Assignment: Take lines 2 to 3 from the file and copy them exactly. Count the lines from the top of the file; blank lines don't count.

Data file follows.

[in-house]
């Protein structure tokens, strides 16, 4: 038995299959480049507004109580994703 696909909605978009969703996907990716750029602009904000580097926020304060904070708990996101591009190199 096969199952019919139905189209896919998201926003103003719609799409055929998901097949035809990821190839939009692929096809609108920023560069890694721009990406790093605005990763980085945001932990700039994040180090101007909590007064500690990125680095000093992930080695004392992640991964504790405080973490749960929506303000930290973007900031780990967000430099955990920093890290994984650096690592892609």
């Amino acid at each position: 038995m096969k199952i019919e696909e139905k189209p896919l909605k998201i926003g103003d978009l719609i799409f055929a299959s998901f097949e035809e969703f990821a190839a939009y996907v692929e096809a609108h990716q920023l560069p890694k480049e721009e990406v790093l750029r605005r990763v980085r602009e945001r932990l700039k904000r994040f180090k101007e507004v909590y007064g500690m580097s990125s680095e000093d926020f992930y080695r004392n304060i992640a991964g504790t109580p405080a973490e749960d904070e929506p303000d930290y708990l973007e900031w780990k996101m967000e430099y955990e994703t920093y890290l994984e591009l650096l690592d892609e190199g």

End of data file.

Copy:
């Protein structure tokens, strides 16, 4: 038995299959480049507004109580994703 696909909605978009969703996907990716750029602009904000580097926020304060904070708990996101591009190199 096969199952019919139905189209896919998201926003103003719609799409055929998901097949035809990821190839939009692929096809609108920023560069890694721009990406790093605005990763980085945001932990700039994040180090101007909590007064500690990125680095000093992930080695004392992640991964504790405080973490749960929506303000930290973007900031780990967000430099955990920093890290994984650096690592892609």
């Amino acid at each position: 038995m096969k199952i019919e696909e139905k189209p896919l909605k998201i926003g103003d978009l719609i799409f055929a299959s998901f097949e035809e969703f990821a190839a939009y996907v692929e096809a609108h990716q920023l560069p890694k480049e721009e990406v790093l750029r605005r990763v980085r602009e945001r932990l700039k904000r994040f180090k101007e507004v909590y007064g500690m580097s990125s680095e000093d926020f992930y080695r004392n304060i992640a991964g504790t109580p405080a973490e749960d904070e929506p303000d930290y708990l973007e900031w780990k996101m967000e430099y955990e994703t920093y890290l994984e591009l650096l690592d892609e190199g």